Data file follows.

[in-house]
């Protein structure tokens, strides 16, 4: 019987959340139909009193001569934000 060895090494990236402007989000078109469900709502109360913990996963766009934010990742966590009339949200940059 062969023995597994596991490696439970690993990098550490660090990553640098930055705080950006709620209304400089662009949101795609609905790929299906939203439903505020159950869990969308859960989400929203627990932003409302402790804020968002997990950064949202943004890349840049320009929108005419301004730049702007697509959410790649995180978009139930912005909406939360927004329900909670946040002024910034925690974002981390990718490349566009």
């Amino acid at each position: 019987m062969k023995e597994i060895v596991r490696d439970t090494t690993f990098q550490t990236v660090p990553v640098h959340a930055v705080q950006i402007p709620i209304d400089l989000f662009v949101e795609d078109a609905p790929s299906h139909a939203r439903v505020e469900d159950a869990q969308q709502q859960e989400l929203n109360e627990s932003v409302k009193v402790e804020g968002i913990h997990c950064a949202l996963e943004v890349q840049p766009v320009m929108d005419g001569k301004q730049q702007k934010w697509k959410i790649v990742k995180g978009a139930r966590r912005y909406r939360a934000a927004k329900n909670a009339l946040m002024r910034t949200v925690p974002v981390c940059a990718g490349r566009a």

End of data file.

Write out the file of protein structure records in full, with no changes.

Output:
[in-house]
């Protein structure tokens, strides 16, 4: 019987959340139909009193001569934000 060895090494990236402007989000078109469900709502109360913990996963766009934010990742966590009339949200940059 062969023995597994596991490696439970690993990098550490660090990553640098930055705080950006709620209304400089662009949101795609609905790929299906939203439903505020159950869990969308859960989400929203627990932003409302402790804020968002997990950064949202943004890349840049320009929108005419301004730049702007697509959410790649995180978009139930912005909406939360927004329900909670946040002024910034925690974002981390990718490349566009």
């Amino acid at each position: 019987m062969k023995e597994i060895v596991r490696d439970t090494t690993f990098q550490t990236v660090p990553v640098h959340a930055v705080q950006i402007p709620i209304d400089l989000f662009v949101e795609d078109a609905p790929s299906h139909a939203r439903v505020e469900d159950a869990q969308q709502q859960e989400l929203n109360e627990s932003v409302k009193v402790e804020g968002i913990h997990c950064a949202l996963e943004v890349q840049p766009v320009m929108d005419g001569k301004q730049q702007k934010w697509k959410i790649v990742k995180g978009a139930r966590r912005y909406r939360a934000a927004k329900n909670a009339l946040m002024r910034t949200v925690p974002v981390c940059a990718g490349r566009a």